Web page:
28. Laurel, thank you thank you thank you! Love this post! I adore oil paintings and this post has so many good ideas I have never thought of! I have had good luck buying giclee prints. I usually pay more for the framing than for the actual print but it looks stunning and allows me to enjoy gorgeous art. That’s really the point, whether you have an original, a reproduction painted in China, or giclee..to enjoy beautiful art, both for itself and for what it brings to the room…and as much as I’d like to buy local art, it’s just not my thing. I grew up on Sister Wendy:)

    1. Hi Eleanor,

      Yeah, custom framing is expensive. A lot of places offer a choice of frames and that helps a lot. It’s semi-custom because they have a limited selection and sizes, so not as costly.

  29. I lucked out. I purchased a 48″ x 58″ original painting from a listed German artist that was painted in the 1600s….for $900! It hangs over my sofa right now and is allegorical, much like the Poussin you showed. I got it at an estate sale. I’m a big believer in original, antique art for the home…I’ve always found I can get reasonable deals if I wait long enough. That space over the sofa had nothing over it for years. But I enjoy the hunt.

  30. Very interesting. I’ve got to comment on the artwork about the best way to get fresh goat milk for your child (Ai Yi Yi) I did not know that you could actually have a “Masters” artwork made now. Hmmm I wonder if any of those art forgers are still working LOL Seriously though, I’m going to have to start looking in the resale and consignment shops and see what I come up with. I can’t wait for Part II. Thanks,

  31. You mentioned the wealthy like pink. It also seems like they don’t follow trends. They decorate the way they want, in whatever colors and styles they wish. And their homes are classic!

  32. You have to scour them like mad, but you can pick up some amazing deals (sometimes) on real art on online auctions sites. I like Everything But The House and Aspire, especially Aspire. EBTH quality is not as good.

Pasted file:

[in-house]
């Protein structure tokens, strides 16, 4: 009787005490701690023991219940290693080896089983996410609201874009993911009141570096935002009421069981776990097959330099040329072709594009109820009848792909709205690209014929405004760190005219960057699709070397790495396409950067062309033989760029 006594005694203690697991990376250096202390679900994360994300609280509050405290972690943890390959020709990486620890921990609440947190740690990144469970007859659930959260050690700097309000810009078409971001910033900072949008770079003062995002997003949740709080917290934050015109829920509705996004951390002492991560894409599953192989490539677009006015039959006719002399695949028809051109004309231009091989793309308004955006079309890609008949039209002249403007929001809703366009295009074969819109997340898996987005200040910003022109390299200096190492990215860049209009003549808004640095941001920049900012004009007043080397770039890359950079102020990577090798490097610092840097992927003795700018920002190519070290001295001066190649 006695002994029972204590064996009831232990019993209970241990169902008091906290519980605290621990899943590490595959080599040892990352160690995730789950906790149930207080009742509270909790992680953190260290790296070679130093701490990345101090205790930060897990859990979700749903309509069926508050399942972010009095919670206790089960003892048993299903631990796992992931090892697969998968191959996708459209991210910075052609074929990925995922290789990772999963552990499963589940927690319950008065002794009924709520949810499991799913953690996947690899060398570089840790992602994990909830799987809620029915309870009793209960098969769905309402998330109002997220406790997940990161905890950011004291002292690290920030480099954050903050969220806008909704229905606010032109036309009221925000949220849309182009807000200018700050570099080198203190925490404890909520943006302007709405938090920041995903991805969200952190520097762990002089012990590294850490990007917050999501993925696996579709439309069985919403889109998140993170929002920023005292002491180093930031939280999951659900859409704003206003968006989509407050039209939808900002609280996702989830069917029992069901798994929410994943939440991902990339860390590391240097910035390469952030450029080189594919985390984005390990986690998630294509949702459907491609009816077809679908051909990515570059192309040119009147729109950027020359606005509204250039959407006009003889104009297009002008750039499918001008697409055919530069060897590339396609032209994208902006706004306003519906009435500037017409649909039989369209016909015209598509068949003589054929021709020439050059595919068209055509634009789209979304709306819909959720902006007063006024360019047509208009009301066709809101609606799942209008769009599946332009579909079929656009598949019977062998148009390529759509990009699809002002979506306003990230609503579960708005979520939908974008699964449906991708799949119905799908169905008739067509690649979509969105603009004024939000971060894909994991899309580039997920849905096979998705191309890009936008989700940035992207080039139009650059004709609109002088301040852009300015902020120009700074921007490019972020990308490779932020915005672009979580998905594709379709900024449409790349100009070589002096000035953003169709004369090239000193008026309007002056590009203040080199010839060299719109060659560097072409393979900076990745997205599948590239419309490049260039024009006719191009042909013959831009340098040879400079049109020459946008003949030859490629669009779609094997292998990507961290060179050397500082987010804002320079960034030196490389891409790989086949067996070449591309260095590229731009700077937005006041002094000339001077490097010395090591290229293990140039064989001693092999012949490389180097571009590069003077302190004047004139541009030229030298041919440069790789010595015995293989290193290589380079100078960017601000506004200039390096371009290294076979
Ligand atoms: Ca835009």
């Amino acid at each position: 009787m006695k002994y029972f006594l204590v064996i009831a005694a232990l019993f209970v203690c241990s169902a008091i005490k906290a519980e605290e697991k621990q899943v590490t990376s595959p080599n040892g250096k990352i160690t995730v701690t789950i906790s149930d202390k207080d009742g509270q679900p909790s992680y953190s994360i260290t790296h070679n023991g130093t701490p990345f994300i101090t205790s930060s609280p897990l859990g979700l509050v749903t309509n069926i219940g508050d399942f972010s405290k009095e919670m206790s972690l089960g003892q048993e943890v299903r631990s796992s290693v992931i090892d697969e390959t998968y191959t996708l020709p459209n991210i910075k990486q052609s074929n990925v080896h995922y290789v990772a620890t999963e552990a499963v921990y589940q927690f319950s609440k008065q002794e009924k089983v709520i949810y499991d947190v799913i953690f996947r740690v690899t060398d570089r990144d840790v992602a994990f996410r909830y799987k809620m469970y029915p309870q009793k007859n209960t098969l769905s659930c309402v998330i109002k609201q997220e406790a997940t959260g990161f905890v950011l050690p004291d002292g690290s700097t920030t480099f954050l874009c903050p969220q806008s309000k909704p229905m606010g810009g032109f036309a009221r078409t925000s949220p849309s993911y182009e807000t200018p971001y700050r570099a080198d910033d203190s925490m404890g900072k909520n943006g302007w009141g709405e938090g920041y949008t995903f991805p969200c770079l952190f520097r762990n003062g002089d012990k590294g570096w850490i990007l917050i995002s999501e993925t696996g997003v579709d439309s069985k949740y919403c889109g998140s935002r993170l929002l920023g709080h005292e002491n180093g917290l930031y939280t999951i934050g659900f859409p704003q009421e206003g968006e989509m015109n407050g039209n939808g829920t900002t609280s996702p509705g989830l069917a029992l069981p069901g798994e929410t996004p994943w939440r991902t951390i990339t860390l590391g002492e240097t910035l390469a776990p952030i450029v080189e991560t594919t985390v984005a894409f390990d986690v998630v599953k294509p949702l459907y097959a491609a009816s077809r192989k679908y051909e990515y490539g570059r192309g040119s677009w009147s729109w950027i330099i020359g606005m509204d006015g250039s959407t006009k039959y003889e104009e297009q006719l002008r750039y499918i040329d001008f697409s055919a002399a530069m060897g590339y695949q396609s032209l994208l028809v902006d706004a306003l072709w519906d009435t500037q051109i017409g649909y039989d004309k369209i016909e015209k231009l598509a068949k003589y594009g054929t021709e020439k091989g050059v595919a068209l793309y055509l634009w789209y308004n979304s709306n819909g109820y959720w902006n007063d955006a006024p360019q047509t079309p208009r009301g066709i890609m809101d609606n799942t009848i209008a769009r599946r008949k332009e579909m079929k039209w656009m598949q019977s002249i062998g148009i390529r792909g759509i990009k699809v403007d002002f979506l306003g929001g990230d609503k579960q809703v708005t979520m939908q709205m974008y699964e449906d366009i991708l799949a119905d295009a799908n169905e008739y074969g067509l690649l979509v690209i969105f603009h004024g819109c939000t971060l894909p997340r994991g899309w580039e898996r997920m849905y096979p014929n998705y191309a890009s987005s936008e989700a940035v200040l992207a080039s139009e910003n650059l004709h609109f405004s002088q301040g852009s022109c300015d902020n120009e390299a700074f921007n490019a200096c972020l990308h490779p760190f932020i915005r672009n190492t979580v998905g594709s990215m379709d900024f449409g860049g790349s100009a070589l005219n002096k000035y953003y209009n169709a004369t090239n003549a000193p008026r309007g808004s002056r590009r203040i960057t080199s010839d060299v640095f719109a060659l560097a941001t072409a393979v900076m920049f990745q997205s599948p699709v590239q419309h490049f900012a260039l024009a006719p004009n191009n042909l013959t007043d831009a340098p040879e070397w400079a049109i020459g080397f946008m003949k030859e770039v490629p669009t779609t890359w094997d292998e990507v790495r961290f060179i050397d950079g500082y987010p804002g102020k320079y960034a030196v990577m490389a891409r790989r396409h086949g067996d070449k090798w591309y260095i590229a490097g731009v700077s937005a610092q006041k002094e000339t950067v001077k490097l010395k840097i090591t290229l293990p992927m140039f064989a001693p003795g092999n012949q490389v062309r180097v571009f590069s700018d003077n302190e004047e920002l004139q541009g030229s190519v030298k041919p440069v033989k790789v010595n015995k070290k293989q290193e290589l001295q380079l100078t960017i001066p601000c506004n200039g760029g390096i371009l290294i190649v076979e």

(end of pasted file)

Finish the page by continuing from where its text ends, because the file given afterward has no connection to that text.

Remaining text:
1. Everything But The House is an estate sales website where bids start from 1 dollar. And yes, you can get lucky in spotting great artwork there..even dating 17 century..
        Of course it will go for much much more in the end of the auction, if it is great.

        But before this site became wildly popular-and I found it right around that time and knew immediately it’s destined to become wildly popular-I won an etching by a very prominent artist, whose works are in museums and collections all over the US, who won several prizes for his work. I never knew his name before-I just loved this etching. I won it for 40 bucks..

        Can’t believe I missed this post. So happy-I’m having a double Sunday fun! Off to reading the comments

        1. Hi Jenny,

          Thanks for the info. I think I said somewhere else that auctions are not something I’ve ever become involved with but it’s good to know about these resources.

  33. I don’t understand why someone wants a reproduction trying to pass it off as the original, no matter how good it is. If an art afficianatto sees it they will know it’s not the original and if you don’t have millions, your friends will know it’s not the original. Why not find an artist, maybe local, and purchase her “real” originals.

    1. Hi Rhonda,

      Who’s trying to pass it off as an original? That would indeed be silly. Of course it’s lovely to purchase locally, but what if what someone desires isn’t available? Just presenting options.

      1. I absolutely agree with you, Laurel! Not everybody likes the type of original art that can be purchased for a couple hundred or even a couple thousand dollars. The pieces I like are huge, detailed, take an enormous amount of skill and time to create — and are correspondingly EXPENSIVE. I saved up for years to buy one piece I really loved, and supplemented with reproductions of pieces by dead artists who were painting around the time my Victorian was built. I feel zero shame or regret. I feel AWESOME about it.

      2. I completely agree! I really like certain styles of art that are not popular with current artists. I’m certainly not going to find art that I like locally. I’ve commissioned an original digital painting done by an artist I found on Deviantart.com and that turned out well. There are many old paintings (over 100 years old) that I really love so I like your idea of 1st Art. I will have to try it sometime.